The final trend that has been boosted is the growth of debt. Admittedly, the personal sector savings rate has risen sharply, given the large transfer payments by governments and the suppression of social consumption, be it holidays or eating out. The same is not true of the corporate sector, which has seen a further step up in leverage. Moody’s estimates that investment-grade debt issuance will be up 60% this year and even high yield is expected to see a 25% increase. This is dwarfed, though, by the increase in government debt given the actions to shield economies from the pandemic. The U.S. alone has seen a $4 trillion increase in its national debt so far this year, which has now reached 107% of GDP.1 Again, there is an optimistic scenario, where newly freed consumers spend heavily in 2021 and 2022, reducing their high savings rates, while governments continue to support demand by running heavy deficits, helped by accommodating central banks and the relaxed attitudes of bond markets so far. Growth would therefore bounce back strongly, but hopefully without the significant rises in inflation or interest rates that might spook the markets. The less positive scenarios are either side of this Goldilocks outcome: either too cold, because of consumer caution or government cutbacks, or too hot, with the recovery driving up inflation and rates.
“Ebullient commentators suggest a second “Roaring ‘20s” may be the result; we would argue that investors should now be looking to preserve capital”
There are positive potential pay-offs from all three trends: corporates become more efficient, green infrastructure investment offers a boost and low-interest rates allow governments to continue to spend. Along with the potential for consumers to spend their savings, the more ebullient of commentators suggest that this can set off a second “Roaring ’20s”, presumably unworried by what happened at the end of the ’20s the last time around. All these positive scenarios are possible, and some may even be probable, but the issue is that the current 20x plus multiple of earnings may be effectively taking them as a given. Given how much can go wrong, we see this multiple as the “Scary 20s”. Equally, growth investors may well be looking to the benefits of the acceleration of technological disruption to justify elevated valuations, without worrying about the potential curbs on the tech giants, while value players may be looking forward to the imminent reflation without taking sufficient account of the disruptive or environmental challenges.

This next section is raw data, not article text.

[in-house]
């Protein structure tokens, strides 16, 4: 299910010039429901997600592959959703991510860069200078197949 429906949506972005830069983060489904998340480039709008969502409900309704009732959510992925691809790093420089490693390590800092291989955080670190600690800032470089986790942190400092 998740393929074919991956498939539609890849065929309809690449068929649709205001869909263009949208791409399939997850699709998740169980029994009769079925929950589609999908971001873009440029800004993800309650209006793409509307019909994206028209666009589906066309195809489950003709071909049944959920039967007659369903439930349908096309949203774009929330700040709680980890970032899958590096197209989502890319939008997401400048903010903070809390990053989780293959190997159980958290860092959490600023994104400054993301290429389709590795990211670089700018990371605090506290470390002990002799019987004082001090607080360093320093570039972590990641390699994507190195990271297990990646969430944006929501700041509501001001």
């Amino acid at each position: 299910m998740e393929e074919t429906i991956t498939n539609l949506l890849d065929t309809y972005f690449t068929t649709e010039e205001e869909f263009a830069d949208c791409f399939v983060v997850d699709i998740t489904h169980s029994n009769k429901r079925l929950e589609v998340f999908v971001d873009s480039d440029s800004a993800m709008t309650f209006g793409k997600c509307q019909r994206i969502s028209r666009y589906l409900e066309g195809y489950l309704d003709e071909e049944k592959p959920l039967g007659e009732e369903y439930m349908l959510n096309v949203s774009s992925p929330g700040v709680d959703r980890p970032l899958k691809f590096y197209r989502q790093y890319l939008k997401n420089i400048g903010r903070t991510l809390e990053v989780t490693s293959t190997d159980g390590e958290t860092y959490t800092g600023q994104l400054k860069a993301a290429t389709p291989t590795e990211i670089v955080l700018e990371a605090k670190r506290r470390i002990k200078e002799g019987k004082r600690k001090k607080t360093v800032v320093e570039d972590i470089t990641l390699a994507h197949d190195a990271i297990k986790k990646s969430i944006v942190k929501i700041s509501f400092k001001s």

In this “risk-on” world, after the spectacular market rises over the last eight months, we would argue that investors should now be looking to preserve capital, or to keep the lights on, rather than attempting to shoot the lights out. To quote Warren Buffett, “Be fearful when others are greedy.” As such, we would be advocating the benefits of compounders. The idea is that these companies’ pricing power and recurring revenues allow them to grow earnings across cycles, making them far more resilient in tough times like 2020.
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Bruno is a portfolio manager for Morgan Stanley Investment Management’s London-based International Equity team. Prior to that, Bruno worked for Sanford Bernstein, where he was a Senior Analyst covering the financial sector for eight years.